Pet owners on Lanzarote should always remember that their animals are not native to the island, and that this means extra care is required to protect both them and the locals animals that they can threaten.
First published in Gazette Life, June 1st 2020.
Lanzarote has long traditions of both dog and cat ownership. The idea that the islands are actually named after dogs seems to be based on misleading reports from early Roman expeditions to the island, in which lobos de mar (sea lions) were identified as dogs.
Nevertheless, the native Guanches kept dogs, probably to guard livestock, and even ate them. In the 16th century the first reference to the mastiff known as Presa Canario was made, when official papers charged a local farmer who owned two of the dogs to hunt down wild dogs that had been killing livestock.
The Presa Canario became a popular breed for guarding livestock, and if you see it now, there’s a good chance it will be a miserable guard dog, tethered to a stake by a chain with a little shade if its lucky. Later, when British merchants brought their “sports” to the islands, it was used in dogfights. Although it was used as a hunting dog on occasion, this role was far more often given to the Canarian podenco.
The podenco, a direct relative of the large greyhound-like North African hunting dogs, has brilliant senses of smell and hearing, and is fast and hardy. Still used by hunters today, it is also one of the most widely mistreated species on the island, often abandoned or killed if it is not a good hunter or becomes too old or injured to hunt.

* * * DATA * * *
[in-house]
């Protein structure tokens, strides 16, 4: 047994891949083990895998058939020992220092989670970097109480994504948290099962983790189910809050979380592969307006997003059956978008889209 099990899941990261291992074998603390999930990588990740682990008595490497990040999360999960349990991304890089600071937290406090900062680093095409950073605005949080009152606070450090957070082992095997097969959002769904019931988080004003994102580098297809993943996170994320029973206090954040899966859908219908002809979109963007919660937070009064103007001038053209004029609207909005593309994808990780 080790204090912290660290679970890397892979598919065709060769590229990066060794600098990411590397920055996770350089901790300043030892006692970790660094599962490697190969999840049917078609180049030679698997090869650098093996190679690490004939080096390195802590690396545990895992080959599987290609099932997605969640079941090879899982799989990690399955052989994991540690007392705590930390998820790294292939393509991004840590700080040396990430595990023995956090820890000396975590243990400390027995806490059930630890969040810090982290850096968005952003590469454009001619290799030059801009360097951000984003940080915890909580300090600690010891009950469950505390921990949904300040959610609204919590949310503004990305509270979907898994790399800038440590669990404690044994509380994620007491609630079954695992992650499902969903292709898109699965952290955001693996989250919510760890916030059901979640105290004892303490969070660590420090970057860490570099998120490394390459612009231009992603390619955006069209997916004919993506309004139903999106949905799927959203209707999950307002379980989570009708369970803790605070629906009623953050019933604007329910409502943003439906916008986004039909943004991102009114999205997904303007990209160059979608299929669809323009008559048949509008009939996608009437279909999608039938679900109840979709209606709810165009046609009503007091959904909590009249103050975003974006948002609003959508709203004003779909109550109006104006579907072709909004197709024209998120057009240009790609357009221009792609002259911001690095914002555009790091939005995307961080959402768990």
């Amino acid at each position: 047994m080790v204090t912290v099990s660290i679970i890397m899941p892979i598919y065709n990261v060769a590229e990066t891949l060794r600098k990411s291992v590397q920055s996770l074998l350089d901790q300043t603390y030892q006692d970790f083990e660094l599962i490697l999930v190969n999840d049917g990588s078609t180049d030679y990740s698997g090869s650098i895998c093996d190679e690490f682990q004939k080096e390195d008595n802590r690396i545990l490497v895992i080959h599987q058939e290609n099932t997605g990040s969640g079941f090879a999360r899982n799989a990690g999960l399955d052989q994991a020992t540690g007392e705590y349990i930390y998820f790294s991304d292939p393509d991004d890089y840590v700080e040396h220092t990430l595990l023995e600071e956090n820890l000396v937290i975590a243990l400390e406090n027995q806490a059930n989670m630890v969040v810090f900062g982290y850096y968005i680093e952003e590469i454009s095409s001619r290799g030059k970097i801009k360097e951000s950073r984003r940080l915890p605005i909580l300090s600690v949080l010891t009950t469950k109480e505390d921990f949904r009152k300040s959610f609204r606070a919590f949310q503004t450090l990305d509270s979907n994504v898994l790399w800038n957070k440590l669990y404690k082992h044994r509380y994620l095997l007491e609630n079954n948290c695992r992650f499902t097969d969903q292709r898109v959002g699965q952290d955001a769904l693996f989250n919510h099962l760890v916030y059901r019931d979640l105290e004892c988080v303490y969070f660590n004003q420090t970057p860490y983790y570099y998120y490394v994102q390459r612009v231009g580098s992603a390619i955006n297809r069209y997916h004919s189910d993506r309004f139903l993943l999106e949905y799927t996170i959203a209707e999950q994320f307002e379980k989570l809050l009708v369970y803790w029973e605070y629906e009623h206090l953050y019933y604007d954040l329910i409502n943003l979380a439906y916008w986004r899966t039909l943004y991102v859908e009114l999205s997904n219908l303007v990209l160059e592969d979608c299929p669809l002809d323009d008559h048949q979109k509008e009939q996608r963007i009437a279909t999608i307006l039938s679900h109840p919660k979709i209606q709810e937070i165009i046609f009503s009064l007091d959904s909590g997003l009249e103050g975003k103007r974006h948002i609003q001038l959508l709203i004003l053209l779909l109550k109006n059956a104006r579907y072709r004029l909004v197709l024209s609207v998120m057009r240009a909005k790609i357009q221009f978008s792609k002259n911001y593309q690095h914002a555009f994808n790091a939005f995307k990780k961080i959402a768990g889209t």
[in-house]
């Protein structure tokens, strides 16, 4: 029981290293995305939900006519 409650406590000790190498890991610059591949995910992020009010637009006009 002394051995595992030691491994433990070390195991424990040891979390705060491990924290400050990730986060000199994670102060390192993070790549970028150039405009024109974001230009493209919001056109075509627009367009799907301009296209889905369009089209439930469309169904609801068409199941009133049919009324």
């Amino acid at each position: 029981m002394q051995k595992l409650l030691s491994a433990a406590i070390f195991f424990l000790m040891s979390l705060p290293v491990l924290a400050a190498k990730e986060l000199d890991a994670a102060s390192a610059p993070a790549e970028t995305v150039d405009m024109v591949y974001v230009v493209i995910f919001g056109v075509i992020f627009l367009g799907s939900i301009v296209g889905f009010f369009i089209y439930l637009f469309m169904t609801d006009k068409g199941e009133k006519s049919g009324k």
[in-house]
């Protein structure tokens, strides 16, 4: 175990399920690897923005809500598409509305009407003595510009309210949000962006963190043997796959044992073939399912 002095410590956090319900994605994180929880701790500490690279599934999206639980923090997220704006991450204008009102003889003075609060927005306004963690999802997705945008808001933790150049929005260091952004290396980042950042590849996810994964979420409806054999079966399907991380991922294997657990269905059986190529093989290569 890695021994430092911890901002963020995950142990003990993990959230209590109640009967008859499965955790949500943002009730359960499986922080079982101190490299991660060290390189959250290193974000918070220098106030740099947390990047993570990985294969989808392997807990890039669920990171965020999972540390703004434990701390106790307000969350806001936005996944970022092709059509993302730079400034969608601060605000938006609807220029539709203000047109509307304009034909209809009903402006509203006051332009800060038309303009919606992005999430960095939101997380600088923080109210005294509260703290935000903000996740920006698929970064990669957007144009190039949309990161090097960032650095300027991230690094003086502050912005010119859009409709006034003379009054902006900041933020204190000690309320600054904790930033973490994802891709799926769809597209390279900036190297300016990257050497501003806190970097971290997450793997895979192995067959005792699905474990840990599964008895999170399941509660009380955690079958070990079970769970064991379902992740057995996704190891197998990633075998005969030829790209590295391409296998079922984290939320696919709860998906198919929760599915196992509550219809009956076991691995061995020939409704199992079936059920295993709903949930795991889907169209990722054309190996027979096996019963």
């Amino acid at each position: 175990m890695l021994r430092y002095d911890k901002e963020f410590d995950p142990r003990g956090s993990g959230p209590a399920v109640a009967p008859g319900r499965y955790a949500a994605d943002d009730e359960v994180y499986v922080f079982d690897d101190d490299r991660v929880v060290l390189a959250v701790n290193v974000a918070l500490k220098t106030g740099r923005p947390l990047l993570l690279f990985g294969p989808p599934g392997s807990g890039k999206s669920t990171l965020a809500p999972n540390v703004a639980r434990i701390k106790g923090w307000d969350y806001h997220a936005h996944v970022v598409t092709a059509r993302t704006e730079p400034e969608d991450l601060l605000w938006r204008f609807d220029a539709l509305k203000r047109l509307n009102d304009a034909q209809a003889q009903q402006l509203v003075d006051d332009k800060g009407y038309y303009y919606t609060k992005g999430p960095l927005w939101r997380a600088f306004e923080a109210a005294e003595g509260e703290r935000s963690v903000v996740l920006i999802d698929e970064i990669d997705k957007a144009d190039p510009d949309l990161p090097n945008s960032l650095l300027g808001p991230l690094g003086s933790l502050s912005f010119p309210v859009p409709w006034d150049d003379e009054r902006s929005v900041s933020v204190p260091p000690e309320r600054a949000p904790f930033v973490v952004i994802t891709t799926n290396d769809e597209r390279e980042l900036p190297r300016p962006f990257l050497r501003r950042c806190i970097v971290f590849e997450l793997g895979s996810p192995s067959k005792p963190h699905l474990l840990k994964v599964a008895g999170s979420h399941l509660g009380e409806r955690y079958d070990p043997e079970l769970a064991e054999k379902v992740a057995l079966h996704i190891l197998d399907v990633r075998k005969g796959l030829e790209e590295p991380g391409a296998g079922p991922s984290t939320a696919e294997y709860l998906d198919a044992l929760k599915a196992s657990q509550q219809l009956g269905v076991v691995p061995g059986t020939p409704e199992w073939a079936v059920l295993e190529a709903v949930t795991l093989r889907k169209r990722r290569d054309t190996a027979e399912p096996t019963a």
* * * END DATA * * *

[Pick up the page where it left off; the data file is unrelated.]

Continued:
Both Podencos and Presos have escaped and managed to live in the wild, where they have occasionally terrorised livestock. However, while feral dog populations on the islands may have been a problem in the past, they rarely cause trouble today.
Cats have also been on the island for centuries. It’s likely that they were brought on ships and have existed in feral colonies for almost the amount of time they’ve been here.
Nevertheless, the current feral population is likely to be descended from far more recent arrivals, and these cats are frequently unadapted to living in the hot Canarian climate.
Feral cats here usually live short, brutal lives, and they are subject to conditions such as skin cancer caused by the sunshine as well as feline AIDS, distemper and other diseases. The key is to reduce their number humanely and that can only be done by neutering and spaying them before returning them to the wild.
Cats are also classed as an invasive species here and feral populations, along with rats, are likely to be at least partially responsible for the past extinction of Canarian species such as
the Lava Shearwater, the Canary Islands Quail, the Tenerife Giant Lizard and Fuerteventura’s Lava Mouse.
Cats can still cause havoc, with a single feral specimen recorded as virtually wiping out a colony of shearwaters in the north of the island in recent years. While they can be useful for controlling mice and cockroaches, they can also be very bad news for any small birds, lizards or geckos in their immediate territory. If your cat starts to offer you unwanted presents – as is usual for these natural hunters – it may be time to consider getting a bell for its collar.